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Tyler's Ultimate: Brilliant Simple Food to Make Any Time Hardcover – September 26, 2006
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TV chef Tyler Florence brings a direct, regular-guy charm to cooking that is equally straightforward, simple and good. In Tylers Ultimate, he offers 100-plus recipes for just this kind of food-"ultimate" versions of dishes like onion soup, crab cakes and spaghetti carbonara, as well as more innovative fare like Chicken Paillard with Fresh Fig Salad and Blue Cheese, Grilled Leg of Lamb with Lemon Chickpea Puree and Greens, and Coconut Shrimp with Basmati Rice, Apricots, and Lime. His desserts, all tempting, include the likes of Chocolate Banana Bread, and Almond Semifreddo with Spiced Honey Dried Fruit. Many of the dishes in this concise collection reflect a thoughtful winnowing of ingredients and technique to produce food that is not only delicious, but can be prepared on a regular basis. Some of Florences inventions-like Watermelon Gazpacho with Chile and Feta Cheese, which is entirely accomplished in a blender-are ingenious. Photo-illustrated throughout, "Ultimate" is for cooks who want their kitchen work to be as easy as possible, but who also require good cooking-dishes that capture fully their flavor potential. --Arthur Boehm
From Publishers Weekly
Were this book not to share a name with Florence's Food Network show, its existence would be a puzzle. As it is, it's hard to make heads or tails of this jumble of decent but not spectacular recipes that share only one thing in common: a forced "guy talk" manner. Chapters are arranged by type of dish, with titles like "Surf" for fish, and each opens with a throw-away introduction of a couple of paragraphs: "noodles are a great way to put a smile on somebody's face." Recipes are equally casual: once you've started the sauce for Coconut Shrimp with Basmati Rice and Apricots, you're told to "jump to the rice," and in the headnote to Angry Lobster with Tomato-Chile Butter and Arugula, Florence reminisces about working "at a mafia joint in Tribeca" patronized by men "from Jersey with pinky rings... and girls decked out in big hair and gold." Despite this sometimes off-key tone, instructions are clear, and each recipe helpfully comes with an estimated cooking time, most of them quick. Still, one can't help wishing that despite offering truly helpful advice (such as the tip not to shake the pan when making Oven Fries for crispier results), Florence would, in his own parlance, tune down the 'tude, dude. (Nov.)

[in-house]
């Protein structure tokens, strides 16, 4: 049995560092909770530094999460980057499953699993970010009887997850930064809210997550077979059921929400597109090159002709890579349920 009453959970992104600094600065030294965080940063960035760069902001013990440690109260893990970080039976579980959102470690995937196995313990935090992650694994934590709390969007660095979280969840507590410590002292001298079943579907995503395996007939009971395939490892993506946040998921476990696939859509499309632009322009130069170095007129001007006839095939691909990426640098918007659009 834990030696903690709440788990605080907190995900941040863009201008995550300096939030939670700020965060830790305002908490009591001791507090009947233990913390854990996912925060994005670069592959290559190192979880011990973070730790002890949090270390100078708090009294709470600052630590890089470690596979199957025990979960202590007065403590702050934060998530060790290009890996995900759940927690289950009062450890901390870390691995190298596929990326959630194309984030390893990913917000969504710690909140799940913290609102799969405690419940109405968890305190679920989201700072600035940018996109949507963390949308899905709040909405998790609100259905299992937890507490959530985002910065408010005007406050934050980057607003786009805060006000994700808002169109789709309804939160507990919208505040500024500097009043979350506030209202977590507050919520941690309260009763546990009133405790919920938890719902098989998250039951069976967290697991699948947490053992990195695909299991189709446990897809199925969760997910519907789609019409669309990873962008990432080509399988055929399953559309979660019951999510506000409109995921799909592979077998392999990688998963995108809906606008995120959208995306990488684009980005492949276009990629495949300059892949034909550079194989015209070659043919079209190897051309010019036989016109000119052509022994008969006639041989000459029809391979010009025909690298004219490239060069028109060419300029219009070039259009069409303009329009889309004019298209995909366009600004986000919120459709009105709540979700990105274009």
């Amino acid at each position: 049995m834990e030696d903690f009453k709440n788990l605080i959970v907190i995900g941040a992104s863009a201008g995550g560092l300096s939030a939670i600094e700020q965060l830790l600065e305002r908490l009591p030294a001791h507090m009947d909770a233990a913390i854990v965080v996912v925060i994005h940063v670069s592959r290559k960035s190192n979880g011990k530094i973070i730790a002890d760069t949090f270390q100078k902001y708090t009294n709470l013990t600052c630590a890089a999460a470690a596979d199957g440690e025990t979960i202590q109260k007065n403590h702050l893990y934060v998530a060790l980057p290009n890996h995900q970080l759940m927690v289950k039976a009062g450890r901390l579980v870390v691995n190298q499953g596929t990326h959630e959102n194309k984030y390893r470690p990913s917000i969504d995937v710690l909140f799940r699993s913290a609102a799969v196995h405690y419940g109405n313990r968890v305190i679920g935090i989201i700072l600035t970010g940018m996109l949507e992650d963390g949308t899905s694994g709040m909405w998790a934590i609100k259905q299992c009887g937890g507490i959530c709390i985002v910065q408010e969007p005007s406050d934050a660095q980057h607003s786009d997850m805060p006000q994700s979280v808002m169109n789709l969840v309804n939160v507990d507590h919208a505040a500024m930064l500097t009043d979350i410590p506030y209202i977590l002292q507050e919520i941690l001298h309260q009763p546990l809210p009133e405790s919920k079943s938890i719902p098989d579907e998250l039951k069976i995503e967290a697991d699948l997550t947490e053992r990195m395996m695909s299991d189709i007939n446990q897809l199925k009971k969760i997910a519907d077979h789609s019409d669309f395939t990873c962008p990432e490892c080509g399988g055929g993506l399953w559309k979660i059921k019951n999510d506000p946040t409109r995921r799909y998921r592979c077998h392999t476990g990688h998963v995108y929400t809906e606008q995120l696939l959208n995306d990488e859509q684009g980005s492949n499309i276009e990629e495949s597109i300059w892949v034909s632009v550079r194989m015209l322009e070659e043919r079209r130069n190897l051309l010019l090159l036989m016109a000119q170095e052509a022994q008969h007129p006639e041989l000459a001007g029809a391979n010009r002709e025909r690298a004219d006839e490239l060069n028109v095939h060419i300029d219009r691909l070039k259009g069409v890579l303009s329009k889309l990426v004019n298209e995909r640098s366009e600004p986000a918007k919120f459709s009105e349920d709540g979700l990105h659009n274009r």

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Hubby fell in love with Tyler’s show on Food Network a while back, and espoused, ad nauseam, how simple and delicious all his dishes looked, so he finally decided to bite the bullet and order this book for (ahem) himself to try (himself, of course, meaning the Mrs.). What hubby doesn’t realize is that Tyler throws all these dishes together so easily because someone else has done all the prep for him (and the clean-up!). While most are fairly uncomplicated, don’t expect to throw them together in the time a half-hour TV show host does.